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Is Reading a Cultural Addiction?

Tori Sharp discusses whether the act of reading is an addiction that makes one 'insular', or whether it is a key pasttime in an individual's life.

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Bibliophilia. Bibliomania. Obsessive compulsive reading. Book readers anonymous.

Reading is known by most as a relaxing past time; a chance to de-stress and unwind, a chance to rediscover old favourites or enter a new sanctuary of literary escape. But for some people, this is not a choice, it is an impulse. Zadie Smith recently spoke about the practice of reading, not as a lifestyle choice, but as a habit that she cannot live without.

Much like smoking or biting your nails, for some people the pleasure of reading a book does not come only once a year during the summer holidays but is a year-round activity that they cannot live without. I use the pronoun ‘they’ tentatively because I have recently come to a self-realisation that I suffer from this bibliomania. Unlike others who tend to encourage themselves to read more, perhaps a book a week, or a month; I tend to have to limit myself, otherwise my ‘pleasure’ reading will trump my university reading, meaning I would never get any work done.

I tend to have to limit myself, otherwise my ‘pleasure’ reading will trump my university reading

Smith calls herself a pathological reader and I think, although quite an extreme title, I would probably put myself into this category as well. I hasten to add that I am not writing this as a humble brag, or to make anyone feel guilty about not reading, but merely as an insight into the brain of someone who cannot sleep without reading at least a chapter from my latest Waterstones purchase. My bedside table is straining from the mile-high mountain of books that I am currently working through. For me, committing a whole Sunday to working on an essay in the library is a near to impossible feat, whereas sitting on the sofa and ploughing through a book is easy, probably to the detriment of my degree.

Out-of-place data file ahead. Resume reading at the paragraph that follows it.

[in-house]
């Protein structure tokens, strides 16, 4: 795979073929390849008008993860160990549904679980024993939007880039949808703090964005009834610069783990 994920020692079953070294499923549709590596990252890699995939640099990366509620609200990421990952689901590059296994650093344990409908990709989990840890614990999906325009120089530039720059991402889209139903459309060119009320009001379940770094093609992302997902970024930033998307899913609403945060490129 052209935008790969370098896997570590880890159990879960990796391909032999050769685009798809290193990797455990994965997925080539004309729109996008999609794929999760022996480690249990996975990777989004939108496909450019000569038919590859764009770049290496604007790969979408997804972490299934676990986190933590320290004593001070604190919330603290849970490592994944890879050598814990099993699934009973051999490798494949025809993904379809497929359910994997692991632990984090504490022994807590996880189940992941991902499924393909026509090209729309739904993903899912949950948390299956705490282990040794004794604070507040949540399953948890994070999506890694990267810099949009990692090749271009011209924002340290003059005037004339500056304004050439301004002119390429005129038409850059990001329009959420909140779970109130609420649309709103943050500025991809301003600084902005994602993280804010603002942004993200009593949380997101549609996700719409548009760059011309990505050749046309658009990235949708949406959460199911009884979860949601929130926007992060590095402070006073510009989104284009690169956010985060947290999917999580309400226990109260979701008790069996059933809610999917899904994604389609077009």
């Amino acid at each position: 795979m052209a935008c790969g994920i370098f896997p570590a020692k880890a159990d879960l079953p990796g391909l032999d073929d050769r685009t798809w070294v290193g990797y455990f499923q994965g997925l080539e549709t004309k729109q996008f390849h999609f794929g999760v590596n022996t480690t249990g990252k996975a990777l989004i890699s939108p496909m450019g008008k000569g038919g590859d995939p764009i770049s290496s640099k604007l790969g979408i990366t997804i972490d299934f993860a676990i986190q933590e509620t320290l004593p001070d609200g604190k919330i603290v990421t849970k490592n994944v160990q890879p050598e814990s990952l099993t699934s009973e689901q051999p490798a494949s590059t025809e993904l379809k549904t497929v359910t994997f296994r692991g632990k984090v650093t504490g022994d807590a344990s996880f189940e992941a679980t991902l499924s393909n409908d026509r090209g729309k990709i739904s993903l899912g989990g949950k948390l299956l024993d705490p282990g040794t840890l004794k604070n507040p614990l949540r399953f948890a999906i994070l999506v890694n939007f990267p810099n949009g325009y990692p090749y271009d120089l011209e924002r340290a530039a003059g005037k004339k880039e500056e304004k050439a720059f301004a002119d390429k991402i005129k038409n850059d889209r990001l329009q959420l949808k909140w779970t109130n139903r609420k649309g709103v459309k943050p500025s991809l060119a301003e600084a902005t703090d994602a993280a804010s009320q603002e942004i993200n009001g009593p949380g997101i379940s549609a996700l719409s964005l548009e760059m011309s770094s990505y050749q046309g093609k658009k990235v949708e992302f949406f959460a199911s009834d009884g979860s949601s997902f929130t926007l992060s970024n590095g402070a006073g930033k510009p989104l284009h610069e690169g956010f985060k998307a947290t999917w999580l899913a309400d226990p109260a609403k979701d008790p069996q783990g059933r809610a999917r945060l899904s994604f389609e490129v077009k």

In a recent episode of the High Low podcast, host Pandora Sykes recalls how she used reading as an escape when she was younger, delving into the worlds of Enid Blyton and Roald Dahl, and I can relate to this completely. Even now, reading is used by many as an escape, much like we use social media. It is a way of inhabiting other worlds and the lives of other people, sometimes as a way to avoid your own mundane existence. As oppose to scrolling through Instagram, reading is considered a cultural activity, and therefore not ever considered a sanctioned vocation, and although it is, of course, a good thing to encourage, is there ever a time when reading becomes excessive? We champion children who read instead of playing on their iPads or watching television, but could it be the case that reading is also a method of avoiding other important tasks, and causes us to become overly insular?

reading is used by many as an escape, much like we use social media

When I was younger, my sister and I were competitive about reading. We would race through books and see who could read the most, so much so, that on a visit to the opticians a few years ago, he mentioned that a recent study claimed that children who read a lot would develop sight issues much earlier than their less-literary counterparts. To me this makes complete sense, as both my sister and I have worn glasses since a very young age and both of our eye sights have deteriorated as we have grown older. I would never wish that my parents had discouraged reading as the Wormwoods did in Matilda, but perhaps it was to the detriment of other more essential things!

As it goes, I do not believe that reading will ever be or should be considered a serious addiction and I don’t think that I will attend a literary rehab any time soon, but I think that it is something to ponder when you next cancel an appointment to finish the latest Times bestseller.

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